Not as canning anyway. I believe the term is pickling. I would love to try it sometime.

It sounds like a lot of chemistry involved.LOL My wife and I just canned some chili the other day. When dealing with meats, I think that heat is your friend.

But it would be interesting to try it your way.
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Last edited by Rob Roy MacGregor; December 10th, 2003 at 05:13 PM.
 
Old December 13th, 2003 #4
Brenda
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Yes, it is pickling, thanks for making the distintion. I'm new to food preservation! I mentioned the method because it is SO easy. "Canning" especially meats would probably be best for storing lots of food to live off of. We'll have to try it some time when we have the space and supplies. We have lots of meat frozen but of couse that wont be good for long if the power goes out.



Quote:
Originally Posted by R MacDonald 14-88
Not as canning anyway. I believe the term is pickling. I would love to try it sometime.

It sounds like a lot of chemistry involved.LOL My wife and I just canned some chili the other day. When dealing with meats, I think that heat is your friend.

But it would be interesting to try it your way.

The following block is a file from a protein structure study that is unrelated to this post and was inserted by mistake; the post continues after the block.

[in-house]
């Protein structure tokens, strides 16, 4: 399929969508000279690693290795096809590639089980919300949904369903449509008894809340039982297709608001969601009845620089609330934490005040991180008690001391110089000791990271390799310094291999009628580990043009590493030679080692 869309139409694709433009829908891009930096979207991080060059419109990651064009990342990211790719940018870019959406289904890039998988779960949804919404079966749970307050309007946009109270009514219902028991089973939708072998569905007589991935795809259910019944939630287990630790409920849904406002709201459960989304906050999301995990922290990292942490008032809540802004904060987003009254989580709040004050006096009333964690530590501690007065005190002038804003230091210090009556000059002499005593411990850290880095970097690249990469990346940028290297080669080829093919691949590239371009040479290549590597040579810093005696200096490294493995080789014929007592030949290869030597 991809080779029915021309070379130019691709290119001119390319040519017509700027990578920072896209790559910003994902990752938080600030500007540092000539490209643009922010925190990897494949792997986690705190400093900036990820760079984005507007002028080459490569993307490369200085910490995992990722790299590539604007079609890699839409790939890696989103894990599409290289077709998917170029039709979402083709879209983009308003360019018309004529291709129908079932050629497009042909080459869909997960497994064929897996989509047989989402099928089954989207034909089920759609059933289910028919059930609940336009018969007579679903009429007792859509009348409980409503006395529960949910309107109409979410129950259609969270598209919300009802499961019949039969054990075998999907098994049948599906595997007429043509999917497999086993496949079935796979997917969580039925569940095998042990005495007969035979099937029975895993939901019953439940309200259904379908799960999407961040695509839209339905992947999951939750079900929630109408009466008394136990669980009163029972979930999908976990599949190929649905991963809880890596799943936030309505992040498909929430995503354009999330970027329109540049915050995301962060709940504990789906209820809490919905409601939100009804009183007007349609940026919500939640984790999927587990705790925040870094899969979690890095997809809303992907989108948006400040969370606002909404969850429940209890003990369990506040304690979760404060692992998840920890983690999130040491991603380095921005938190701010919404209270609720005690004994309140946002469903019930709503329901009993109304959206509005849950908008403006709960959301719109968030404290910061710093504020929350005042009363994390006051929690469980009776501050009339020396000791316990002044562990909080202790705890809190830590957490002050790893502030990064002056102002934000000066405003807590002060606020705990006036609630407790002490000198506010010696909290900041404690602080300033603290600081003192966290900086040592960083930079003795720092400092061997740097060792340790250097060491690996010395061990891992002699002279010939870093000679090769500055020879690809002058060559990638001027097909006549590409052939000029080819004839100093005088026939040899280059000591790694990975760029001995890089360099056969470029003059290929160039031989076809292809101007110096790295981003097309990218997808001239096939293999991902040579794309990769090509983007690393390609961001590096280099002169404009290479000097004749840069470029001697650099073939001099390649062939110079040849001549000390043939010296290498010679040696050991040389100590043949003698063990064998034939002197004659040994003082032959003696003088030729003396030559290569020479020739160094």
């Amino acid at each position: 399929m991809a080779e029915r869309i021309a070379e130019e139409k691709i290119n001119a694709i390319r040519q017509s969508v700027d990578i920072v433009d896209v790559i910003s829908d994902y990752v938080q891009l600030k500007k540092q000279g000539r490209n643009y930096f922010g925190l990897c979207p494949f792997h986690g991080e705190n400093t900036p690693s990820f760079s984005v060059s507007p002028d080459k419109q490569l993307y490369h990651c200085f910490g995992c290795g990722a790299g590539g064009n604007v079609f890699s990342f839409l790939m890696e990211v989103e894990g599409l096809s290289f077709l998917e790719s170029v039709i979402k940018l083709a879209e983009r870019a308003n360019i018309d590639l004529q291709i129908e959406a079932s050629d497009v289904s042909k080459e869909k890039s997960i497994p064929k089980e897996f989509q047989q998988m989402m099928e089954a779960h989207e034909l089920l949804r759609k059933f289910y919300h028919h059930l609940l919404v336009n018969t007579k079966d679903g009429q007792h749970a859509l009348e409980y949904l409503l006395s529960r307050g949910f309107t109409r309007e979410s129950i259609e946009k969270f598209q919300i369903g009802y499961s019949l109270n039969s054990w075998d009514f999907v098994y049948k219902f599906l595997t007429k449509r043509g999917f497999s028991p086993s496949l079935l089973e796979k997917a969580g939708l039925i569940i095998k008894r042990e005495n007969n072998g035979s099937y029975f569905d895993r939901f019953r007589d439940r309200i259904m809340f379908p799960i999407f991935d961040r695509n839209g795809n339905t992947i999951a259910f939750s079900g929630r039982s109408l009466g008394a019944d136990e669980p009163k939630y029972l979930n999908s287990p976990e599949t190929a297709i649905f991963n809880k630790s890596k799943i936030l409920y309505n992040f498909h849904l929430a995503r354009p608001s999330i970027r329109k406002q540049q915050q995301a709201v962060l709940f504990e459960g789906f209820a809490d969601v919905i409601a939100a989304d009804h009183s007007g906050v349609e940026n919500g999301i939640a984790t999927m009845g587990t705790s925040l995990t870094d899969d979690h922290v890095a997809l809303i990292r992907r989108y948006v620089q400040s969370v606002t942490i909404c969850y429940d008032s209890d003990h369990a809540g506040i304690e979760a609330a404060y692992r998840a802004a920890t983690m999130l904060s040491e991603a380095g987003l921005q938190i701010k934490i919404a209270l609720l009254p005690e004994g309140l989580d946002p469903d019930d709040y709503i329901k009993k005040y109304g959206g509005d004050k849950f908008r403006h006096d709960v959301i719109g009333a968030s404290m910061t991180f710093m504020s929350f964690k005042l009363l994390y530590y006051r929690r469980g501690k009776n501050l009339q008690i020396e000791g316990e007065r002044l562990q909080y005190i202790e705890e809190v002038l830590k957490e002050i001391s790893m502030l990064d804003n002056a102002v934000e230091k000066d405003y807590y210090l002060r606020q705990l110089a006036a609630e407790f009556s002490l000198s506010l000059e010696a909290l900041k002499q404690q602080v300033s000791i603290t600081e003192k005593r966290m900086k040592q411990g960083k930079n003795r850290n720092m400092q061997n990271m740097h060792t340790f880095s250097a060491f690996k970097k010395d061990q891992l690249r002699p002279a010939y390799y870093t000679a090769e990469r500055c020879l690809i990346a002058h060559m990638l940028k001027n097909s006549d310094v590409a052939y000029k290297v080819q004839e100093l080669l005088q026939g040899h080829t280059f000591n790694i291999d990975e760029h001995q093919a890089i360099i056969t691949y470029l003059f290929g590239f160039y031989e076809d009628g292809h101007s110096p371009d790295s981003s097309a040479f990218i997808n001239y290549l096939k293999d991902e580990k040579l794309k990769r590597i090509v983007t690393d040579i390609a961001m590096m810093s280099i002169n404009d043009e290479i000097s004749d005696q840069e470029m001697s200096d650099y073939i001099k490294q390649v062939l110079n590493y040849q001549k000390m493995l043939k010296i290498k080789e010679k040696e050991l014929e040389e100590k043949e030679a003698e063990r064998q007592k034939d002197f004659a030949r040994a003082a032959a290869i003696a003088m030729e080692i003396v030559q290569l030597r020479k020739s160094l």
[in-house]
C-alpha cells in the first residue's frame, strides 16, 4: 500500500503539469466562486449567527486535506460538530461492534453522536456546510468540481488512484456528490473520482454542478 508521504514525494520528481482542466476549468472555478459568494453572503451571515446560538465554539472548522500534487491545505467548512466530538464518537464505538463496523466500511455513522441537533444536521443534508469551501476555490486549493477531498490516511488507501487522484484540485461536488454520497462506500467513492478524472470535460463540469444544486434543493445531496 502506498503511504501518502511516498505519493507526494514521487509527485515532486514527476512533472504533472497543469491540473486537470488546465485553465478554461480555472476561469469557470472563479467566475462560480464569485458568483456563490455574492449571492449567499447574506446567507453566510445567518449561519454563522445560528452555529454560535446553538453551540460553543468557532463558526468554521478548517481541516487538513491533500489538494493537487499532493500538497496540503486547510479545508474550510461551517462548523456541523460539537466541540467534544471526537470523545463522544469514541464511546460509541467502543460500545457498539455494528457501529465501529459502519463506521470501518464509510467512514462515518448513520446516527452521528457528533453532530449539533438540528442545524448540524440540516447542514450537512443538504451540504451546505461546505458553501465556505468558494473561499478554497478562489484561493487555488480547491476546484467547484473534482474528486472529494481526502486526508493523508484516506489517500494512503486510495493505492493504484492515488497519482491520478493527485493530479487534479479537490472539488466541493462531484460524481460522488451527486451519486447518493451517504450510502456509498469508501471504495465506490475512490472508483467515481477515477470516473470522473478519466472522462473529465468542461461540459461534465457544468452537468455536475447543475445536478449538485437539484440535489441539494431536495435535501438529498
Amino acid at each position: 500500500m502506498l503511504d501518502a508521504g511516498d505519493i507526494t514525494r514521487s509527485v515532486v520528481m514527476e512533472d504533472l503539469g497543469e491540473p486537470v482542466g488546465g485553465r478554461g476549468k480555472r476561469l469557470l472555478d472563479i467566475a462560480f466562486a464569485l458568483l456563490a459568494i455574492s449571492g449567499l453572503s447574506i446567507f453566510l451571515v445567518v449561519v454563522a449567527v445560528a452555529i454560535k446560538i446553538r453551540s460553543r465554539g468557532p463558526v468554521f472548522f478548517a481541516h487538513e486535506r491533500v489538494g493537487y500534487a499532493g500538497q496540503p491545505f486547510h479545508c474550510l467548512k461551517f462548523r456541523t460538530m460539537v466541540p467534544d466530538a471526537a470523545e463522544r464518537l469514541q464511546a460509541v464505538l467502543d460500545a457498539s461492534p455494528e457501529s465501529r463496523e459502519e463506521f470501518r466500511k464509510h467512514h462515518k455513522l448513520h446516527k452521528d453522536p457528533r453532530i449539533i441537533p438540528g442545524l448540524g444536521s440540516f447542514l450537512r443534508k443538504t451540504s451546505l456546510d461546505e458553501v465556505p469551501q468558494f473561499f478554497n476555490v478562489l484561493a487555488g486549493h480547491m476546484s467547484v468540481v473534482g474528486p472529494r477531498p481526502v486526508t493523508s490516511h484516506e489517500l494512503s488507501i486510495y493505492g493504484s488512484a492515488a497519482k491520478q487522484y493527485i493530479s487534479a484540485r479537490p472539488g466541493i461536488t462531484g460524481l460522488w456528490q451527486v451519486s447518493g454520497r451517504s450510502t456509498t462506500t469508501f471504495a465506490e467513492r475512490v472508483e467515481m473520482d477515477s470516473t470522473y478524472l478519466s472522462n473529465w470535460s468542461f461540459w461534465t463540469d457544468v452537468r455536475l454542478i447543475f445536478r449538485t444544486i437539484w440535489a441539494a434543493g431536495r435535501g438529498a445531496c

Old December 16th, 2003 #5
Toni
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Default another canning site

I used this site for info and reference

http://www.homecanning.com/
 
Old January 12th, 2004 #6
whipcracker
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Just adding a bump to this.
 
Old March 10th, 2005 #7
heaven above
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Self sufficiency is a good white trait.

More power to your elbows here. Good food is a real pleasure and to eat good food with good people, is one of life's real lasting pleasures.
 
Old January 27th, 2007 #8
L. Edwards
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These files aren't in PDF, they're in HTML
 
Old January 27th, 2007 #9
L. Edwards
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These files aren't in PDF, they're in HTML
 
Old January 27th, 2007 #10
L. Edwards
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Wow, where can I find time to do all this survival stuff: reloading, canning, etc. and have time to work too?
 
Old January 23rd, 2009 #11
jasonc
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Default made above into pdf/doc file for anyone interested in hosting/having

Followed above link and was interested in having the knowledge in my library (never know when it might evaporate off the net) so I cut and pasted it all into a .doc file (2.2mb) and then made a .pdf (1.7mb) if anyone has a use for it or wants to host it somewhere. Its about 270 pages of text illustrations recipes and charts (temp/altitude).

For anyone looking to make one file (text/pictures/graphs) out of info on many different web pages search for an app called autocopypaste.exe (for windows). I found it on lifehacker.com. Open (notepad/word/whateveryoulike) then select text with mouse in your browser, hit (win +c) (as in the windows button on a keyboard, usually between CTRL and ALT on left side and hit "C" at the same time) and it will automatically copy and paste it into (notepad/word/whateveryoulike) and return you to your browser.